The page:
Sending Out Proposals?
If you're sending out proposals, you likely get back the question about whether what you've sent includes your best price. It's a way of asking, “why are you so expensive compared to all the other quotes I've received.”
There are three things you have to know.
First, you have to know that there will always be someone out there with a cheaper price. If you send out proposals, and others are sending out proposals, you can know, with 100% assurance, that someone else is going to bid lower than you. I once had a competitor who simply told customers that their bid would always be 80% of my bid. Didn't matter the service. They would offer a better price. And to be honest with you, I was never worried. That takes us to the second thing you need to know.
Second, just because someone is cheaper doesn't mean they're offering the same service. I know you're thinking that I'm going to differentiate on quality right now. But I'm not. I'm actually talking about the actual services provided. A competitor loves to keep things at a high level of discussion so that they can offer that lower price. But the moment you list out everything you're going to do, and ask your prospect to get a list from someone else, they quickly notice that your list is longer and more exhaustive. Because you are, after all, an expert. And your list is more complete because of the depth of your experience.
Third, you have to know that your proposals should include three options, not one. I just did a webinar on the topic of proposals and in it I talk about the need to offer three price points (slides are here). That's how you know you have the best price option in front of your prospect. Because different people want / need different things. Price conscious folks want lower prices. Others want the job done right, and want you to tell them what they're missing. And lastly, some people want results – and are willing to pay for them.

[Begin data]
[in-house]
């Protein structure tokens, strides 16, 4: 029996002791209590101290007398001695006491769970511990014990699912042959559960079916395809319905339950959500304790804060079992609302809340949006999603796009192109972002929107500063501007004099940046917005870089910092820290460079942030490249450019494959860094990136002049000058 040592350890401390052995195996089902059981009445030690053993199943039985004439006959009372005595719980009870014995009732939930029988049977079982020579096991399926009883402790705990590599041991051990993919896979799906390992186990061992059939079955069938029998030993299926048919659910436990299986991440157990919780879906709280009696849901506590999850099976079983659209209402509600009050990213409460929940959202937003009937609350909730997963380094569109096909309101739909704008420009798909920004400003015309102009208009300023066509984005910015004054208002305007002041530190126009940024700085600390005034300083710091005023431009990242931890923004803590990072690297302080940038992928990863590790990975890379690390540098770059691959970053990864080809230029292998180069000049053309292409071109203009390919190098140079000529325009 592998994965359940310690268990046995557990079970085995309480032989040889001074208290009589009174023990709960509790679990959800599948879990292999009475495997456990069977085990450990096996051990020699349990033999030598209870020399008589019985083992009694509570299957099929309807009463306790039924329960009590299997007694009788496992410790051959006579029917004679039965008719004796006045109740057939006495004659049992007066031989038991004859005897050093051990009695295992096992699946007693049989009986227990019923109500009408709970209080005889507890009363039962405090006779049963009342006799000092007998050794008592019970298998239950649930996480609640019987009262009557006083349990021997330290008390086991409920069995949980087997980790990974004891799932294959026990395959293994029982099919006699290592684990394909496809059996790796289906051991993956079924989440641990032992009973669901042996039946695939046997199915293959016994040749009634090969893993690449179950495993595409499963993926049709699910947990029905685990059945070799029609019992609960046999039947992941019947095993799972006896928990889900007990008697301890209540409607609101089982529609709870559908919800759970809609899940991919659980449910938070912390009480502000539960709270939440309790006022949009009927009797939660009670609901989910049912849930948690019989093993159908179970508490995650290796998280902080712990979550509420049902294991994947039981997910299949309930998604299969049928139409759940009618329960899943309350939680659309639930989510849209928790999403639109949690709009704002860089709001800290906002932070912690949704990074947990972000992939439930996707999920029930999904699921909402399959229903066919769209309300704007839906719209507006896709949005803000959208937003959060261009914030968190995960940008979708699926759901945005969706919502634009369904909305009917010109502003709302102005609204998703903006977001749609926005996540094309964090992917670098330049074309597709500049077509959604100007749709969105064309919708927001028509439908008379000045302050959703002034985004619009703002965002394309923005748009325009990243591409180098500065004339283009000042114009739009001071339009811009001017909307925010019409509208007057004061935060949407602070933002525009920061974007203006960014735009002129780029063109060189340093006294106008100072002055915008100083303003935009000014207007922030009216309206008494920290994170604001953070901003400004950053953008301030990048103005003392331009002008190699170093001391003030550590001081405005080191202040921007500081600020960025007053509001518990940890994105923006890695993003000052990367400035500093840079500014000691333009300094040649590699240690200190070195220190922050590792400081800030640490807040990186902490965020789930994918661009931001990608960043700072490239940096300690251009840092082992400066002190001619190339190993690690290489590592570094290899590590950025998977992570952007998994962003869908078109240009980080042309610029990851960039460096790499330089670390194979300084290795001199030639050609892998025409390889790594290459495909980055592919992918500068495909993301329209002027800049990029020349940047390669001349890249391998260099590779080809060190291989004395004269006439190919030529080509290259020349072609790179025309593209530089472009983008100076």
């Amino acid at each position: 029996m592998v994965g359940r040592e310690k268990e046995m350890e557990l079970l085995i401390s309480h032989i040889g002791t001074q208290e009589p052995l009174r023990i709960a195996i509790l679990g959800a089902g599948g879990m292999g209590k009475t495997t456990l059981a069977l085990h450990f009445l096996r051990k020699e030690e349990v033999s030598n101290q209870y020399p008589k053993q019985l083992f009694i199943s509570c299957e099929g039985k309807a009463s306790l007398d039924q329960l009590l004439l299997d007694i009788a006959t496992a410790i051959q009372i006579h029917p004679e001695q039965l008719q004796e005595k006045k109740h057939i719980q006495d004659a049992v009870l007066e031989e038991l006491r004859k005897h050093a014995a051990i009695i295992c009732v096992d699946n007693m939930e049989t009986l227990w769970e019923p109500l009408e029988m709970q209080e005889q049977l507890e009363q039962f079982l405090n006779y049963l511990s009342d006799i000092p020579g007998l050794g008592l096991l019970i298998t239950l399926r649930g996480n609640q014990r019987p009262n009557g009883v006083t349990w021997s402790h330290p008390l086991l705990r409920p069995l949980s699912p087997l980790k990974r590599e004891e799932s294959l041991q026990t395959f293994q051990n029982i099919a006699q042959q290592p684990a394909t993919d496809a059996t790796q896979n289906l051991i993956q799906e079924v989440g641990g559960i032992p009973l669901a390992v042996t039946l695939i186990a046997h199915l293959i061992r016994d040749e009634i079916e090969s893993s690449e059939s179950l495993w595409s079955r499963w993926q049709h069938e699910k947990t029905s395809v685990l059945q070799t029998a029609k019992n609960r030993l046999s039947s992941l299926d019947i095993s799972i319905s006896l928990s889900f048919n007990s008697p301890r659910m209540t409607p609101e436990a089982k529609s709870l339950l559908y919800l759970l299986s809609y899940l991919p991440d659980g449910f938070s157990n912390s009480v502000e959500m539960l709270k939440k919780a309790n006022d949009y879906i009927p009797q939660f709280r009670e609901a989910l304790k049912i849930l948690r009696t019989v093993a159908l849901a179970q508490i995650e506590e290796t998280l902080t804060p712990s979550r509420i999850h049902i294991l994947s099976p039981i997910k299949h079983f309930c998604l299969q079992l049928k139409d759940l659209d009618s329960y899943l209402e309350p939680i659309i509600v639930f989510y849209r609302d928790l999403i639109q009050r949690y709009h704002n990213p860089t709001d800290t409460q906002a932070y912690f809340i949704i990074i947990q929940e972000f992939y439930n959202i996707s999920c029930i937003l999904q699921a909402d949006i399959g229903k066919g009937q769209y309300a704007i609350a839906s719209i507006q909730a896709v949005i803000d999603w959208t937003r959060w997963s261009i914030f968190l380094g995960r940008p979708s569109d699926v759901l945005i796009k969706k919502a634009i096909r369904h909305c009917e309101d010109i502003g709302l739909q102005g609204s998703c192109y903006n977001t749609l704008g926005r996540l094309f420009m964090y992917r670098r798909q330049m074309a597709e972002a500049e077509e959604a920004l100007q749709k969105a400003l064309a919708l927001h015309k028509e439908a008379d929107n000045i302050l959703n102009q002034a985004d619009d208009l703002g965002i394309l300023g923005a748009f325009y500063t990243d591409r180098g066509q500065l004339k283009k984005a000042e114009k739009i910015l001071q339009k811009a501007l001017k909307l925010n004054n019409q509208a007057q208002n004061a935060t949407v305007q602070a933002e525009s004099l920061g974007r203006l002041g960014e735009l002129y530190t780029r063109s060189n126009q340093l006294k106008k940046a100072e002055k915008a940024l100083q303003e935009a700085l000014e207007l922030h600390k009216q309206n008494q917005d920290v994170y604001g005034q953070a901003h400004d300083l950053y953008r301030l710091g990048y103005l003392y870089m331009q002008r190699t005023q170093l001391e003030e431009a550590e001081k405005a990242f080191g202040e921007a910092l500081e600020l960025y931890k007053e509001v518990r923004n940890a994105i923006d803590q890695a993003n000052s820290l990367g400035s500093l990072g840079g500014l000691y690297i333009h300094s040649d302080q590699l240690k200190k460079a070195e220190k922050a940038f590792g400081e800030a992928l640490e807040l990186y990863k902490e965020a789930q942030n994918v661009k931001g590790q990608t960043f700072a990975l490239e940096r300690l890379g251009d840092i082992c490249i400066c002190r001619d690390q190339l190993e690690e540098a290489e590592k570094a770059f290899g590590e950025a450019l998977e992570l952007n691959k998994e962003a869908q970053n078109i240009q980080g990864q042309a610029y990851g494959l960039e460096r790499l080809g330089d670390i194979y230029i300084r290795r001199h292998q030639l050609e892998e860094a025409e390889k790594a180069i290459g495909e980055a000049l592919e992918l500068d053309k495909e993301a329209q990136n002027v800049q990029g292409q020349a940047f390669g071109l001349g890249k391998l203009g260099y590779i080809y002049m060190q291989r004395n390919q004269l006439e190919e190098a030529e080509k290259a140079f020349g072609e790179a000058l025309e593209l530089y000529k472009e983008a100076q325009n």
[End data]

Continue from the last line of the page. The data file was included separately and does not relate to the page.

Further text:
So my strategy when putting together a proposal is to put three prices in front of them.
The first is the lowest price. It says I'm willing to do about 80% of the work they wanted. I pass on saving by also passing some of the work onto their team. Often a customer can have their team do data entry, or some other effort that I can take off my plate.
The second price is the job done right price. It includes everything they asked for plus a bit more, because they always miss something. And that's ok. It's my job to remember it. So it normally comes in around 120% of the going rate. But there's clarity on why I added the things they missed and why they're important.
The third price is next year's results price. It suggests for more money, we can accelerate the results. Mind you, they didn't ask for this. And it's about 200% of the going rate. But the reason is because some people are more than happy to trade money for time. And this option, while not for everyone, is the best price for them.
My Answer to the Question about Best Price
When I answer a question about my “best price,” I do it in three parts. Here they are:
If you're looking for a cheaper price, I'm positive we can get you something that fits your budget. The quote I've put in front of you is where my team does all the work, but we're priced at a premium because of our expertise. And to be honest, if you have a team that can do some of the stuff, we can certainly adjust the quote.
When you are looking at the three options I've put in front of you, I'm assuming that you're asking about a lower price than the middle or higher price. The lower price is our lowest price because it's less work and had you doing a bit of the work. But that's our “budget” option. The middle price is includes what you asked for, plus a couple things that we know you didn't ask for, but you'll need. That third option is, as we mentioned, expensive, but it's only for a limited number of customers who want next year's results in this year. And driving faster results requires a larger investment.
You're likely going to get different prices from others. That's no problem, we welcome the comparisons. The only thing we ask for is to make sure you get a detailed list of what's being delivered for a lower price. We often see lower prices with smaller lists of efforts. This is not the same thing. That's comparing all hotels as four walls, a ceiling and a bathroom. But we all know that the Ritz Carlton and Motel 6 aren't equal.
That's my answer. And it never insults the prospect. It simply highlights the reality of the situation.